Here's how Spain could suspend Catalonia's autonomy

2017-10-19 06:24
Catalan leader Carles Puigdemont.(Manu Fernandez, AP)

Catalan leader Carles Puigdemont.(Manu Fernandez, AP)

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Madrid - Catalan leader Carles Puigdemont has until 08:00GMT on Thursday to tell Madrid whether or not he is declaring independence from Spain.

If he does not give a clear response, the central government says it will take the unprecedented step of seeking to suspend Catalonia's autonomy.

Clarify intentions

This would involve triggering the never before used Article 155 of Spain's constitution - the so-called "nuclear option" which opens the way for Madrid to impose direct rule over the semi-autonomous region.

Catalonia's separatist regional government held a referendum on independence on October 1 despite Spain's Constitutional Court ruling it illegal.

READ: Spain court strikes down Catalan referendum law

Puigdemont then suggested he could declare independence in the wealthy northeastern region but offered to "suspend" secession to give time for negotiations with Madrid - prompting the central government to give him until Thursday morning to clarify his intentions.

Failing a final answer, the government says it will trigger Article 155 in a move that would further escalate Spain's worst political crisis since it emerged from military dictatorship in 1977.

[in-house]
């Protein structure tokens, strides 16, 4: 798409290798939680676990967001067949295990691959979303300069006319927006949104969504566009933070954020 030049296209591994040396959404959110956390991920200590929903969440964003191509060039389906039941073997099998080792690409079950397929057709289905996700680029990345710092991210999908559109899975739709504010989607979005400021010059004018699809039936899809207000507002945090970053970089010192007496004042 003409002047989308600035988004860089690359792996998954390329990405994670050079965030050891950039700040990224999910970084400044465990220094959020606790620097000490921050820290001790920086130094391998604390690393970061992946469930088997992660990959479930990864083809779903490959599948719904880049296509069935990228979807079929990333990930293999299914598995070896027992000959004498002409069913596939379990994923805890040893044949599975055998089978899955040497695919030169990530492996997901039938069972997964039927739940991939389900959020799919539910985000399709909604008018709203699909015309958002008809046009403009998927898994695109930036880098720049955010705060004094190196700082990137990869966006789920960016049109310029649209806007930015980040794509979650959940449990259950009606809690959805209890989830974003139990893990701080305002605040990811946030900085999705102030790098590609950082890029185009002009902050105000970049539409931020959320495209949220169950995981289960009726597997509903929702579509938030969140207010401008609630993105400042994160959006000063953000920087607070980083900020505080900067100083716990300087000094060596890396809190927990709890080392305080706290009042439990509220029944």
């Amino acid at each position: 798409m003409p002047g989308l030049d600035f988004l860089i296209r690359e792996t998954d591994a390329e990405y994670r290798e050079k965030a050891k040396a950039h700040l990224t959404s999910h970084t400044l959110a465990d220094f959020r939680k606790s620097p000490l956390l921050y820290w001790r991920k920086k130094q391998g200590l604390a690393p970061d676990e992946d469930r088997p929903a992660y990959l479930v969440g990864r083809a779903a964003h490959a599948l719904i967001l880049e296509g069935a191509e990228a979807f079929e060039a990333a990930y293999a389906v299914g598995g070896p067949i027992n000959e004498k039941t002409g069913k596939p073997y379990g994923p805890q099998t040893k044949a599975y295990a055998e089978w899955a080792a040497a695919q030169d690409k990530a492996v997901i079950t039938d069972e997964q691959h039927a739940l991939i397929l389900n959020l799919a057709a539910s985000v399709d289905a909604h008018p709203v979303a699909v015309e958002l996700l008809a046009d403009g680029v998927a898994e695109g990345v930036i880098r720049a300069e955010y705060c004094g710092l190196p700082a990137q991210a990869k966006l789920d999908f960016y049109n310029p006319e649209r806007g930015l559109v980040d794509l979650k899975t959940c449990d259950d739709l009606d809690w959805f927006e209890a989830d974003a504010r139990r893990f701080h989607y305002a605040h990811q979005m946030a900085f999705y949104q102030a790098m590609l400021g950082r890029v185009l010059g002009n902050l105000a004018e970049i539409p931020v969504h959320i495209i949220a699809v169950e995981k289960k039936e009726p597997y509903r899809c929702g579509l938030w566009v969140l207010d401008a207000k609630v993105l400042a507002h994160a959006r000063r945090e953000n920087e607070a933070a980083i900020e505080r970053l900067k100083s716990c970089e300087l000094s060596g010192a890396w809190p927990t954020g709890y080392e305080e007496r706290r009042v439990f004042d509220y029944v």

While Puigdemont points to what he said was a 90%% "yes" vote in the referendum, many who back unity with Spain in the deeply divided region stayed away, with turnout of only 43%. 

Anti-independence voices also say the chaotic vote, which saw a heavy police crackdown, lacked official electoral standards.

Constitutional obligations

Under its constitution adopted in 1978, Spain is one of the Western world's most decentralised nations.

Its 17 regions have varying degrees of control over issues such as education and healthcare, with Catalonia among those with the most autonomy.

But Article 155 says that if a region's government breaches its constitutional obligations or "acts in a way that seriously threatens the general interest of Spain", Madrid can "take necessary measures to oblige it forcibly to comply or to protect said general interest".

Madrid could also use Article 155 to call regional elections in Catalonia in a bid to overcome the political impasse, said Jose Carlos Cano Montejano at Madrid's Complutense University - a very likely option.


Puigdemont is under investigation for civil disobedience, abuse of office and misuse of public funds. If convicted, he would be banned from holding public office.

Catalan police chief Josep Lluis Trapero has been charged with sedition - a crime that carries up to 15 years' jail time - for failing to stop the referendum going ahead.

Pro-independence leaders Jordi Cuixart and Jordi Sanchez have also been charged with sedition and detained pending an investigation.

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